Media Statement: Comcare v Banerji
“The CPSU/CSA supports the statement from CPSU National Secretary Nadine Flood on the Comcare v Banerji court case.
“We strongly believe that people who work in our public services should be able to participate in conversations about social and political issues, just like other Australians.
“This High Court decision diminishes the rights of public servants as citizens and is detrimental to the health of our democracy” Rikki Hendon, WA Branch Secretary.
CPSU MEDIA STATEMENT: GOVERNMENT MUST STEP IN TO PROTECT FREEDOM OF SPEECH
AUG 07, 2019
The CPSU is disappointed by today’s High Court decision in Comcare v Banerji, which has serious implications for freedom of speech.
This case potentially affects almost two million Australians working in state, local and federal government, and is one of the most important cases on the implied freedom of political communication of recent years.
CPSU National Secretary Nadine Flood said “The CPSU has always defended the rights of public servants to participate in our democracy like everyone else can. People working in Commonwealth agencies should be allowed normal rights as citizens rather than facing Orwellian censorship because of where they work.”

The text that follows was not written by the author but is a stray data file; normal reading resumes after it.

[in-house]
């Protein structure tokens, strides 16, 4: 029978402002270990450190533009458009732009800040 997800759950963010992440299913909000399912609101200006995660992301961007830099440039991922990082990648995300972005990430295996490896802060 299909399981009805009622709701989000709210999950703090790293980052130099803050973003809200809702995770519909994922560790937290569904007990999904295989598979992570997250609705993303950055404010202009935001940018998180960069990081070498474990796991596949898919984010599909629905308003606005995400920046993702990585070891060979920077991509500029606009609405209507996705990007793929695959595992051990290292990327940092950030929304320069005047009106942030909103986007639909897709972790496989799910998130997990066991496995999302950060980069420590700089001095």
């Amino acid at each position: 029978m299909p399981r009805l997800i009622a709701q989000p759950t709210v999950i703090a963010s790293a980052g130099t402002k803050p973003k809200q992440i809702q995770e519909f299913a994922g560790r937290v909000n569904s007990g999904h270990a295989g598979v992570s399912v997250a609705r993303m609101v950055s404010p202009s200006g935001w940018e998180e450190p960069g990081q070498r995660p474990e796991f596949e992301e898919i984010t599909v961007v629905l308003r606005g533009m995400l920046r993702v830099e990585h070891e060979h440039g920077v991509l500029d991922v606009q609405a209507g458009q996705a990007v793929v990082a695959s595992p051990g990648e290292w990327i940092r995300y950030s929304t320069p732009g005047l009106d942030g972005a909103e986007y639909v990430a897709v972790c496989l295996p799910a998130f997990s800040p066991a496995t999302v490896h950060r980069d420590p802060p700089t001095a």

In the years that this case has been underway, the Liberal Government’s approach to social media and the public service has become even more draconian, with a social media policy released in 2017 that meant that public servants could be disciplined or sacked for ‘liking’ someone else’s post or posting emojis.
Nadine Flood said, “This is a disappointing decision, but at the end of the day the Government has a responsibility to protect freedom of speech. The Morrison Government needs to demonstrate that it prioritises democratic rights, with a social media policy that reflects the real world.”
“The notion that the mum of a gay son who happens to work in Centrelink can't like a Facebook post on marriage equality without endangering her job is patently absurd. The Government’s overreach on social media has been bad for the public sector and bad for our democracy.”